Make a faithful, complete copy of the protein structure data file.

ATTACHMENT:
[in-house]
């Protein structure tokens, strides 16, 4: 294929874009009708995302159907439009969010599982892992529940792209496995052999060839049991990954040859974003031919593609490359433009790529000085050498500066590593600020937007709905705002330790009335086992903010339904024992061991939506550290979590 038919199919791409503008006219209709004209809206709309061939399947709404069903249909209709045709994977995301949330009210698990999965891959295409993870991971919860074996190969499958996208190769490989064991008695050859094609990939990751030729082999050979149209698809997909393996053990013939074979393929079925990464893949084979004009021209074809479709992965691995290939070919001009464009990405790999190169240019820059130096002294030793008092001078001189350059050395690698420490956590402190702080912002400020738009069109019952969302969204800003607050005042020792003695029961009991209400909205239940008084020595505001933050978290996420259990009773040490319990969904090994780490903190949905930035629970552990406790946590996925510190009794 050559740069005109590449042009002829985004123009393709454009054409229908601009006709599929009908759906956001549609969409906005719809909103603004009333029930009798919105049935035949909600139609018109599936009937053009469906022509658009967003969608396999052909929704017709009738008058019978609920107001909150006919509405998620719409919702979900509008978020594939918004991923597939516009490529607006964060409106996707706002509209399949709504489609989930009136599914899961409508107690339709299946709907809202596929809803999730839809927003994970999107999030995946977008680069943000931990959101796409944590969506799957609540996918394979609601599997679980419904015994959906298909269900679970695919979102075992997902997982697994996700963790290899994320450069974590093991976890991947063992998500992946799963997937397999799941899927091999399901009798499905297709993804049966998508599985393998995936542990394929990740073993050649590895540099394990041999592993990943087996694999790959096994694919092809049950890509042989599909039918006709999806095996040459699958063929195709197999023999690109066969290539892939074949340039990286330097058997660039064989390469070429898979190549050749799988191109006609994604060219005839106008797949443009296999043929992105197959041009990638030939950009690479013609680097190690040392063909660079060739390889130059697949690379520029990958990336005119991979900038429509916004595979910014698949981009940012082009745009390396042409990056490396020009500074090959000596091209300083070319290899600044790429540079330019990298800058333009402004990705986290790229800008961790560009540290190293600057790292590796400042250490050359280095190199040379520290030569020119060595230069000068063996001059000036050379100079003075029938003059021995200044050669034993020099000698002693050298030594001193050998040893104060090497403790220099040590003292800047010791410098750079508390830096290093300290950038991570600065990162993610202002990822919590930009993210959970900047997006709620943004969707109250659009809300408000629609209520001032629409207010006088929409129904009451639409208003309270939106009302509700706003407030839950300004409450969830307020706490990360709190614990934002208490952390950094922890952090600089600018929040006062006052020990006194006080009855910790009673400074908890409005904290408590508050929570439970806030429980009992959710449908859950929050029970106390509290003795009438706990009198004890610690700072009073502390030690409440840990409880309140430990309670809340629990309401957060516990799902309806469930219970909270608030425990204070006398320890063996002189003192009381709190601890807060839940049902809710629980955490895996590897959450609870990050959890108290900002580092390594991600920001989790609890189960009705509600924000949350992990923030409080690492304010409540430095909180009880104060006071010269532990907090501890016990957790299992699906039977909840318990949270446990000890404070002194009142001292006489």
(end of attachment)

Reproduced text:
[in-house]
């Protein structure tokens, strides 16, 4: 294929874009009708995302159907439009969010599982892992529940792209496995052999060839049991990954040859974003031919593609490359433009790529000085050498500066590593600020937007709905705002330790009335086992903010339904024992061991939506550290979590 038919199919791409503008006219209709004209809206709309061939399947709404069903249909209709045709994977995301949330009210698990999965891959295409993870991971919860074996190969499958996208190769490989064991008695050859094609990939990751030729082999050979149209698809997909393996053990013939074979393929079925990464893949084979004009021209074809479709992965691995290939070919001009464009990405790999190169240019820059130096002294030793008092001078001189350059050395690698420490956590402190702080912002400020738009069109019952969302969204800003607050005042020792003695029961009991209400909205239940008084020595505001933050978290996420259990009773040490319990969904090994780490903190949905930035629970552990406790946590996925510190009794 050559740069005109590449042009002829985004123009393709454009054409229908601009006709599929009908759906956001549609969409906005719809909103603004009333029930009798919105049935035949909600139609018109599936009937053009469906022509658009967003969608396999052909929704017709009738008058019978609920107001909150006919509405998620719409919702979900509008978020594939918004991923597939516009490529607006964060409106996707706002509209399949709504489609989930009136599914899961409508107690339709299946709907809202596929809803999730839809927003994970999107999030995946977008680069943000931990959101796409944590969506799957609540996918394979609601599997679980419904015994959906298909269900679970695919979102075992997902997982697994996700963790290899994320450069974590093991976890991947063992998500992946799963997937397999799941899927091999399901009798499905297709993804049966998508599985393998995936542990394929990740073993050649590895540099394990041999592993990943087996694999790959096994694919092809049950890509042989599909039918006709999806095996040459699958063929195709197999023999690109066969290539892939074949340039990286330097058997660039064989390469070429898979190549050749799988191109006609994604060219005839106008797949443009296999043929992105197959041009990638030939950009690479013609680097190690040392063909660079060739390889130059697949690379520029990958990336005119991979900038429509916004595979910014698949981009940012082009745009390396042409990056490396020009500074090959000596091209300083070319290899600044790429540079330019990298800058333009402004990705986290790229800008961790560009540290190293600057790292590796400042250490050359280095190199040379520290030569020119060595230069000068063996001059000036050379100079003075029938003059021995200044050669034993020099000698002693050298030594001193050998040893104060090497403790220099040590003292800047010791410098750079508390830096290093300290950038991570600065990162993610202002990822919590930009993210959970900047997006709620943004969707109250659009809300408000629609209520001032629409207010006088929409129904009451639409208003309270939106009302509700706003407030839950300004409450969830307020706490990360709190614990934002208490952390950094922890952090600089600018929040006062006052020990006194006080009855910790009673400074908890409005904290408590508050929570439970806030429980009992959710449908859950929050029970106390509290003795009438706990009198004890610690700072009073502390030690409440840990409880309140430990309670809340629990309401957060516990799902309806469930219970909270608030425990204070006398320890063996002189003192009381709190601890807060839940049902809710629980955490895996590897959450609870990050959890108290900002580092390594991600920001989790609890189960009705509600924000949350992990923030409080690492304010409540430095909180009880104060006071010269532990907090501890016990957790299992699906039977909840318990949270446990000890404070002194009142001292006489």